Jelisa Peterson was born in Ogden, Utah, USA in 1969. When she was first gifted a point-and-shoot, she captured her first images of childhood joys that summer. While the goal was never becoming a professional photographer, She began immersing herself in her grandfather's family photos. In 1993, after earning a Bachelor's degree in Anthropology with a minor in Women's Studies, Jelisa began working as an information officer for Jekesa Pfungwa, an indigenous women's organization in Zimbabwe.
While photographing Zimbabweans' daily life for grant proposals, Jelisa's passion for photography began to grow. It was through capturing the beauty of Zimbabwe, she began to see photography as a way to connect people from various cultures. When she returned home after nine months, her friends and family were enthralled with her photos. It was then that she knew should would be able to infuse her for love for humanity and photography and build a lifelong career through it.
Jelisa has traveled the world, from Zimbabwe and Rwanda, to Egypt and Argentina in search of gaining and spreading cultural understanding and appreciation.
For more than two decades, Jelisa has focused her work on uniting her viewers with her photographic subjects by creating images that resonate the perfect examples of love and inspiration.
Jelisa's photography has been featured in galleries across the United States, and her articles have been published widely in magazines and journals, including Artisans Around The World, Golden Braid, Signs @ 40, and Contimuum. A permanent exhibition of her work is located at the Children's Museum of Utah. Jelisa currently lives in Texas, United States.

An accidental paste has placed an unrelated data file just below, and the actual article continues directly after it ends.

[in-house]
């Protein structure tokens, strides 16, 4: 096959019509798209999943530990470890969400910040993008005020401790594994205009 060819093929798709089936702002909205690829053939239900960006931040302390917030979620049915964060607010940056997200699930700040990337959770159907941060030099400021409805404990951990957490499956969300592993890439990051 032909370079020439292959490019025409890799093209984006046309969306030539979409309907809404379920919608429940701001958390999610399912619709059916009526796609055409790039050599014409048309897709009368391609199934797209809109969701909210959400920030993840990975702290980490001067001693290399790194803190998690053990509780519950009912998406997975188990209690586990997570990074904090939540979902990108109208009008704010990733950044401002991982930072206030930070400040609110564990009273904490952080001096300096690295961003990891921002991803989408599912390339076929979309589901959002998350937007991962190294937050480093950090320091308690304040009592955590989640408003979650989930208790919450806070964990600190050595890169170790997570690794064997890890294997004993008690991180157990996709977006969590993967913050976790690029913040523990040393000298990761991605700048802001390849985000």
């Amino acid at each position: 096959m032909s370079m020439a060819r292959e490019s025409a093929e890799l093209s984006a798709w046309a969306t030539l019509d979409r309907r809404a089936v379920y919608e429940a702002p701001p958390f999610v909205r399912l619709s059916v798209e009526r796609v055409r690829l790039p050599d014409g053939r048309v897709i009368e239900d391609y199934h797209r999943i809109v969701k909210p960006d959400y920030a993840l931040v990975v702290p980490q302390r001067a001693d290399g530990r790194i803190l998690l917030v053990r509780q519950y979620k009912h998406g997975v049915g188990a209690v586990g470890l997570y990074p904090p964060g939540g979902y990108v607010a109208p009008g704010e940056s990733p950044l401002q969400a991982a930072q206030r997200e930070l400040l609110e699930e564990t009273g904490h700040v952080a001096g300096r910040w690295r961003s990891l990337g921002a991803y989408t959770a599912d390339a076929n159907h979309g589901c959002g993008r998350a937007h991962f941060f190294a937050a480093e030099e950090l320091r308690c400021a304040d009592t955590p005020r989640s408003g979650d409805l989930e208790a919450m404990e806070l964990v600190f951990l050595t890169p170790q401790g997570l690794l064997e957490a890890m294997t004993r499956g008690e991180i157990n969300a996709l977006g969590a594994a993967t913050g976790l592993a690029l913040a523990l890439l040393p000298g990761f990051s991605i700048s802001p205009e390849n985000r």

So many of the images of Africans we see in first world settings are based on negative
stereotypes of people devastated by poverty, disease and war; showing people who come from a
place that is wild and dangerous. This results in a very distorted vision of an entire continent of
people with diverse lives and circumstances. I believe that these characterizations tend to limit
our understanding of the very humanity of African people.
With my work from Mozambique, I want to resist these one dimensional characterizations to
express what I see and have experienced over the years. It is the Mozambicans themselves who
are my inspiration to create photography to be shared as widely as I am able. There is nothing
more motivating to me than starting my day before the sun rises to walk, to meet and talk with
people and observe them in their natural environments doing their daily activities. What is
always remarkable to me as the day passes is not the invalidating distortions of actual lives but
the tenderness, the curiosity and the beauty of the people.
My desire as an artist is to challenge the viewer to be more conscious of what they see and
conclude when they consume images of Africans, like Mozambicans. My images advance a
more positive and sensitive vision of people who are worthy of more insightful representation.
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